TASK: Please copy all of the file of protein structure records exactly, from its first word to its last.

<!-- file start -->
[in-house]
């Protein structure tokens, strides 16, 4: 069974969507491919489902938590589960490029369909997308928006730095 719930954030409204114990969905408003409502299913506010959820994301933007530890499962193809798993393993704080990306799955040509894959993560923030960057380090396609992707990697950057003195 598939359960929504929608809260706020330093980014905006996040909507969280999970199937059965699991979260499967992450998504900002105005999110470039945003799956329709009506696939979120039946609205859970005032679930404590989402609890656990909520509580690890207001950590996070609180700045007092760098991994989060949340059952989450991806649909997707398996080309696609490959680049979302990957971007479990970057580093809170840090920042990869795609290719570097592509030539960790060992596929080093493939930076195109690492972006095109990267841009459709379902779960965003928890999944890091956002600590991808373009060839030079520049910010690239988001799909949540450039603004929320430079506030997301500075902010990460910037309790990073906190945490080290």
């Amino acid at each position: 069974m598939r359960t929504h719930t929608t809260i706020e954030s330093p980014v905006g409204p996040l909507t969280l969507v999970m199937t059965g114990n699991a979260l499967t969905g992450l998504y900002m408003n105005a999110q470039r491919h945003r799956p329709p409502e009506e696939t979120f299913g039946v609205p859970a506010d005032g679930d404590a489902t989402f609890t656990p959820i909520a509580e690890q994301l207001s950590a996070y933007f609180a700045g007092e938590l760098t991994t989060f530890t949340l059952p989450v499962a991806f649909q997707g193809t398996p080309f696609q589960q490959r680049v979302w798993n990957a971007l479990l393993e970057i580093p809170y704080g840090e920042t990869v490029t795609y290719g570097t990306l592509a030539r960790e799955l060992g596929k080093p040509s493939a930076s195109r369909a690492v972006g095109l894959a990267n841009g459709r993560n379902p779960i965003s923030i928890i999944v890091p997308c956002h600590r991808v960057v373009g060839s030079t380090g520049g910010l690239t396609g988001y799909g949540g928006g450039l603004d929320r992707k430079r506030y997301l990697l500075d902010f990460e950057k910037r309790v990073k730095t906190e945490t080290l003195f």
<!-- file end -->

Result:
[in-house]
């Protein structure tokens, strides 16, 4: 069974969507491919489902938590589960490029369909997308928006730095 719930954030409204114990969905408003409502299913506010959820994301933007530890499962193809798993393993704080990306799955040509894959993560923030960057380090396609992707990697950057003195 598939359960929504929608809260706020330093980014905006996040909507969280999970199937059965699991979260499967992450998504900002105005999110470039945003799956329709009506696939979120039946609205859970005032679930404590989402609890656990909520509580690890207001950590996070609180700045007092760098991994989060949340059952989450991806649909997707398996080309696609490959680049979302990957971007479990970057580093809170840090920042990869795609290719570097592509030539960790060992596929080093493939930076195109690492972006095109990267841009459709379902779960965003928890999944890091956002600590991808373009060839030079520049910010690239988001799909949540450039603004929320430079506030997301500075902010990460910037309790990073906190945490080290």
């Amino acid at each position: 069974m598939r359960t929504h719930t929608t809260i706020e954030s330093p980014v905006g409204p996040l909507t969280l969507v999970m199937t059965g114990n699991a979260l499967t969905g992450l998504y900002m408003n105005a999110q470039r491919h945003r799956p329709p409502e009506e696939t979120f299913g039946v609205p859970a506010d005032g679930d404590a489902t989402f609890t656990p959820i909520a509580e690890q994301l207001s950590a996070y933007f609180a700045g007092e938590l760098t991994t989060f530890t949340l059952p989450v499962a991806f649909q997707g193809t398996p080309f696609q589960q490959r680049v979302w798993n990957a971007l479990l393993e970057i580093p809170y704080g840090e920042t990869v490029t795609y290719g570097t990306l592509a030539r960790e799955l060992g596929k080093p040509s493939a930076s195109r369909a690492v972006g095109l894959a990267n841009g459709r993560n379902p779960i965003s923030i928890i999944v890091p997308c956002h600590r991808v960057v373009g060839s030079t380090g520049g910010l690239t396609g988001y799909g949540g928006g450039l603004d929320r992707k430079r506030y997301l990697l500075d902010f990460e950057k910037r309790v990073k730095t906190e945490t080290l003195f």